3. Delusions of Gender by Cordelia Fine My degree is in social psychology with a focus on gender and sexuality, this book is just about perfectly tailored to my academic interests. So take that as a declaration of all the bias and external knowledge that I brought to my reading of this book. It is smartly researched, easy to follow and understand, and a wonderful look at the complicated ways biology and society contribute to our understanding of gender and upholding of gender roles and rules big and small. Most excitingly to me, she talks about some of the failures of science in the way we research gender. We cannot separate the work we do from the world in which we live. As researchers, we bring our own set of biases to our experiments and reporting, and that is something that is absolutely critical to keep in mind when talking about something like gender that affects the real experiences of people outside of a laboratory setting. It fit so well with my worldview that I can’t be at all objective about its merits but if this is an interest of yours, I would wholeheartedly recommend giving it a try.  

4. So You Want to Talk About Race by Ijeoma Oluo If you’re looking to be better as a person and to start having difficult discussions about race that we’ve historically found it easier to avoid, this is the book for you. It’s undeniable that we have a lot of work to do as a country and often as individuals in the way we conceptualize and talk about the effects of race in daily life and the burden for changing that cannot solely rest on people of color. This book offers both explanation and a set of tools that we can use to do better going forward than we have in the past. Ijeoma Oluo’s writing is clear and direct, which many already knew from past essays, but is also easily accessible for people less familiar with some of the language of social justice or concepts like intersectionality. It may not always be comfortable to read, but as Oluo mentions, we need to learn to sit with our discomfort sometimes in order to create real and meaningful change.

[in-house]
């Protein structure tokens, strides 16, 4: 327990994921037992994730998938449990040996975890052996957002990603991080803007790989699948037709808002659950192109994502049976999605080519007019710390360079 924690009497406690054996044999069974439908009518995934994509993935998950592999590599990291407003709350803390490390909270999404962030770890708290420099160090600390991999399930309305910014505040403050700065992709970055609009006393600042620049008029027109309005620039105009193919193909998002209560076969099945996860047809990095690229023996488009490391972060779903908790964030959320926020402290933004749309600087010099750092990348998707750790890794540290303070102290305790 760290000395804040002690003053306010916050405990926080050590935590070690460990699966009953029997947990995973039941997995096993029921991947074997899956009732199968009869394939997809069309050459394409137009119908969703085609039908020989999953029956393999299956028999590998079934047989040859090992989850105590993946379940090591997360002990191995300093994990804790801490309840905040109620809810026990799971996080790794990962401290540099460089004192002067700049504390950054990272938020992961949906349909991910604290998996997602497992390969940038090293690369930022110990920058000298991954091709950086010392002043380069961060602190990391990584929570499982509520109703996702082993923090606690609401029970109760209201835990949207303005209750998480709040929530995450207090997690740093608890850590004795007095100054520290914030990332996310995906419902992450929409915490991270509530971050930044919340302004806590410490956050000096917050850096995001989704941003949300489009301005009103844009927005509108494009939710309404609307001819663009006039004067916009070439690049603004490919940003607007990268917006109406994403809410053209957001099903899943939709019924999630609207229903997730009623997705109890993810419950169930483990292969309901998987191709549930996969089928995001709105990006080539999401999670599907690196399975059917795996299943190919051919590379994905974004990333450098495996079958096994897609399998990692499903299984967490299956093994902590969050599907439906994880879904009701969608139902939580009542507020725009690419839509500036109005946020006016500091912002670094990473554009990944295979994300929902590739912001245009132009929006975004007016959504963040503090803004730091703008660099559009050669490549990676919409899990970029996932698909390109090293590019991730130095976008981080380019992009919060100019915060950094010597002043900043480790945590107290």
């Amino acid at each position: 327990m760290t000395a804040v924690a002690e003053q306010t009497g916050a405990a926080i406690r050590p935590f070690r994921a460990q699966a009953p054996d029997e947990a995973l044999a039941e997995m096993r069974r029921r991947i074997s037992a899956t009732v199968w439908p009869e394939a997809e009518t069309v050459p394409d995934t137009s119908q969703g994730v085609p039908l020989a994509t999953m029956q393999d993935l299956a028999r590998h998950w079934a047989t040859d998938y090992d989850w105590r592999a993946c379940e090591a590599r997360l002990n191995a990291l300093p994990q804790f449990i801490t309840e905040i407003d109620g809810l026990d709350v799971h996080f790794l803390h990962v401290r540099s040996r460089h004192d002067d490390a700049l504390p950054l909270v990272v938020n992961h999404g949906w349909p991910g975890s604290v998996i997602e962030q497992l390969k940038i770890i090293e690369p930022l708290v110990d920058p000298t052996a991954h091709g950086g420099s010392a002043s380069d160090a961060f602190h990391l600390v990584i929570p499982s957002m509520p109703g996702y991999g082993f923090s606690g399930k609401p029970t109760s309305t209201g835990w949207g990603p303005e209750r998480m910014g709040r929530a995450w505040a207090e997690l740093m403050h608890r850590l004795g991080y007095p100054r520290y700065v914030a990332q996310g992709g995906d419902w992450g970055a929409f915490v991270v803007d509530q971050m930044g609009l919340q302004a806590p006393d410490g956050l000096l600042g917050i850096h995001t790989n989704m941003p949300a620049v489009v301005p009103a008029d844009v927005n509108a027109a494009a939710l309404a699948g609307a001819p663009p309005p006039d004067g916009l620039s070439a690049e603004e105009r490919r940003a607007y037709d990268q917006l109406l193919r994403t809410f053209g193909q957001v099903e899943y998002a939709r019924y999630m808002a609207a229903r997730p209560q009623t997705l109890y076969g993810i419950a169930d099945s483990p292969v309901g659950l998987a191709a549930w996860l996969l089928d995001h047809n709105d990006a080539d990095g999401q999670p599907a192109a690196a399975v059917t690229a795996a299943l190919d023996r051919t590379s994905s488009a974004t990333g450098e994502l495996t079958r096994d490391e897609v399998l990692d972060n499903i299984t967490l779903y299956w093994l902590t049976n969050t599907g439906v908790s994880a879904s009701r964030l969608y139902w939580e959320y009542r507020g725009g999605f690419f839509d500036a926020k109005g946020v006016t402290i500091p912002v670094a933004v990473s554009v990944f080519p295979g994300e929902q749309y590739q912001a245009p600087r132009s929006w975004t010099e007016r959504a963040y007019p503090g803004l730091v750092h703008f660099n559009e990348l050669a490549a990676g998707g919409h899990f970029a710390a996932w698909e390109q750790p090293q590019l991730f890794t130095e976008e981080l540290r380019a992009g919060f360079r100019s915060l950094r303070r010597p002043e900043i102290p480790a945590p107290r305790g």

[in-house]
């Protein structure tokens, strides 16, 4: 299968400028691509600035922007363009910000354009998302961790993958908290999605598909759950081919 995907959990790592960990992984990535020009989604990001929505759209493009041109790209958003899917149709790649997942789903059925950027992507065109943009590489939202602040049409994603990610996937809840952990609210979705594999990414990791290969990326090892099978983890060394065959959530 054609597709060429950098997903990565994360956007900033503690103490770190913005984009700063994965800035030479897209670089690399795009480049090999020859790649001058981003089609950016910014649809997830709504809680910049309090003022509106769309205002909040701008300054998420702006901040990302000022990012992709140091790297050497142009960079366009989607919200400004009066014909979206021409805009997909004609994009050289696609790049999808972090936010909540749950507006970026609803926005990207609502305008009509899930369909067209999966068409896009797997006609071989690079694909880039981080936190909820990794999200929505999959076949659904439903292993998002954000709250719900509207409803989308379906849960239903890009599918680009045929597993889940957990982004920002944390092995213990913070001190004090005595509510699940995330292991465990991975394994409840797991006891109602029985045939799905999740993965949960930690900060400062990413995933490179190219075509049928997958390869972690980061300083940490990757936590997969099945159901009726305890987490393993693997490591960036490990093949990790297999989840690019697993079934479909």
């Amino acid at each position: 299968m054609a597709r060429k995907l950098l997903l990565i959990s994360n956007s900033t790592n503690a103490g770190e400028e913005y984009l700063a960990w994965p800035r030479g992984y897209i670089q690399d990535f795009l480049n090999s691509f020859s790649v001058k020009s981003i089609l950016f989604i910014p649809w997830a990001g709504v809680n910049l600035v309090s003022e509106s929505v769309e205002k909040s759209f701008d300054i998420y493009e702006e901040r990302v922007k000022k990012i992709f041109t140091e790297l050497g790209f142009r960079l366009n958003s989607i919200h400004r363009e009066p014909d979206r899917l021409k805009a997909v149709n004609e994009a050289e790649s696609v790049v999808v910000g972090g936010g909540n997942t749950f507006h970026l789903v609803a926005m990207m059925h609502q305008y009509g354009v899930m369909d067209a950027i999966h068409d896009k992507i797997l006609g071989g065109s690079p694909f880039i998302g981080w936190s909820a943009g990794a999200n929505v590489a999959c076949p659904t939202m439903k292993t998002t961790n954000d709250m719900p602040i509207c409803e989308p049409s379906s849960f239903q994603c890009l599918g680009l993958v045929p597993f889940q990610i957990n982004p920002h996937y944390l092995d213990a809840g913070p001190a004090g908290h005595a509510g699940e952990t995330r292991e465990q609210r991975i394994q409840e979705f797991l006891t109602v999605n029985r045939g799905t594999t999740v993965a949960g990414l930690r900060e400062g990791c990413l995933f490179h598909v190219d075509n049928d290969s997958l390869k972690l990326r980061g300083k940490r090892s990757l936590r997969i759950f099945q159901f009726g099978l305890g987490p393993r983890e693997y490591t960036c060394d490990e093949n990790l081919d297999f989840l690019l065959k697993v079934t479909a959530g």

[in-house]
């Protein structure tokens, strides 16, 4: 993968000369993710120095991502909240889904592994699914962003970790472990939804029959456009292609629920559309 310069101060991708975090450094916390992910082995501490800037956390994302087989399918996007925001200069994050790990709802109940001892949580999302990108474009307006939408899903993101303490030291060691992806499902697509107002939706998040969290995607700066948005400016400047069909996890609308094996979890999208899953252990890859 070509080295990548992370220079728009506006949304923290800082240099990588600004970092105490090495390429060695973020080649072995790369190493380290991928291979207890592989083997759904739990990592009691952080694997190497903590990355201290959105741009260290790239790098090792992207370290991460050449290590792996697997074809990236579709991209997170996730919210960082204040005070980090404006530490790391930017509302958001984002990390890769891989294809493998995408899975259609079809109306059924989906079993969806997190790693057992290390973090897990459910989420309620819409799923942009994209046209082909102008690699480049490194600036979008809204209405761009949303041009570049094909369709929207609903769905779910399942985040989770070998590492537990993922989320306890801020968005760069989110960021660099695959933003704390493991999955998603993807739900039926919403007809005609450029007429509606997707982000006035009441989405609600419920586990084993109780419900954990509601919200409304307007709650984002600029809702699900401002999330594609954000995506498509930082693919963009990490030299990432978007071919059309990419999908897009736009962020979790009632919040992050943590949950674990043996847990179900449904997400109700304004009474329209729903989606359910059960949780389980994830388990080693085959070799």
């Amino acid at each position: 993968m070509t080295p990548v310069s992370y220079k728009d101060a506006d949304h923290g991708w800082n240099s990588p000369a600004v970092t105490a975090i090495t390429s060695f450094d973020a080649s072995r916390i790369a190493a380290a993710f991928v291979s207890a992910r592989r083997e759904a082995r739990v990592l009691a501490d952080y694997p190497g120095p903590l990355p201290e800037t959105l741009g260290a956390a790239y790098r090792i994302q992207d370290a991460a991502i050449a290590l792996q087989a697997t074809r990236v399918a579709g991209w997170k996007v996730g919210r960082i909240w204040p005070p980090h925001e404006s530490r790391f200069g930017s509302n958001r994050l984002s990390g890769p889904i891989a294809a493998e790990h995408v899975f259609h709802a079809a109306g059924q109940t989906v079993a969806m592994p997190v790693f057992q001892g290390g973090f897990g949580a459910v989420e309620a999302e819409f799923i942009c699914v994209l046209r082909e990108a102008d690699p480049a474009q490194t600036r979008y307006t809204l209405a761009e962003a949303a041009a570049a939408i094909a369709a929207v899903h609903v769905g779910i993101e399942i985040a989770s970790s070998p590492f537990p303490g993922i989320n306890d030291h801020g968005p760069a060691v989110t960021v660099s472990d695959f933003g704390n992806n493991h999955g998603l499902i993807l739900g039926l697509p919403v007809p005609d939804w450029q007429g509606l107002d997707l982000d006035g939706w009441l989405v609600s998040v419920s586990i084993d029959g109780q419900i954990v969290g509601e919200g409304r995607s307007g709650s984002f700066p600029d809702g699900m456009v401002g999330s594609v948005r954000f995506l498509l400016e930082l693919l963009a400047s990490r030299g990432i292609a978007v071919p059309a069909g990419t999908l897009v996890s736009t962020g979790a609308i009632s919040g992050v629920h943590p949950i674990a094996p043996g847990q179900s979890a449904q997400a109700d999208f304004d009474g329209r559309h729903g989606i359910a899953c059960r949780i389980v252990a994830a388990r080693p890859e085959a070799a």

5. Becoming by Michelle Obama I already loved Michelle Obama so it was no surprise that I thoroughly enjoyed this book. I loved learning about her childhood and the things that shaped and drove her, I loved learning about the way she fell for her husband, I loved her reflection on her time in the White House, and most of all, I loved her passion. You could feel the things that matter to her whether it was something personal, like her family, or political, like the initiatives she started as First Lady. She is a woman who cares deeply even as she’s naturally cautious about how much she shares, after having spent years with people who even now are all too eager to attempt to use her words against her. It made me cry in places and made me miss the kind of leadership and dedication to the people of this country the Obamas brought to the White House and ready to see what the next phase of this remarkable woman’s life will bring.

6. We’re Going to Need More Wine by Gabrielle Union I loved everything about this memoir. Gabrielle Union’s writing style is so intimate, it really does feel more like a conversation about her life. She shares things she wishes her younger self would have known, offers advice to her readers, and opens up about her life in a way that feels very genuine. She doesn’t shy away from harder topics, like growing up Black in a predominantly white area, her rape, her fertility struggles, and the reality of helping raise her young Black stepsons in a world where she can’t feel sure they’ll always make it home while also talking upon lighter things like attempting to cure a yeast infection when famous and it feels like all eyes are on you. It’s laid out perfectly to read a chapter at a time but if you’re anything like me, you’ll want to keep going.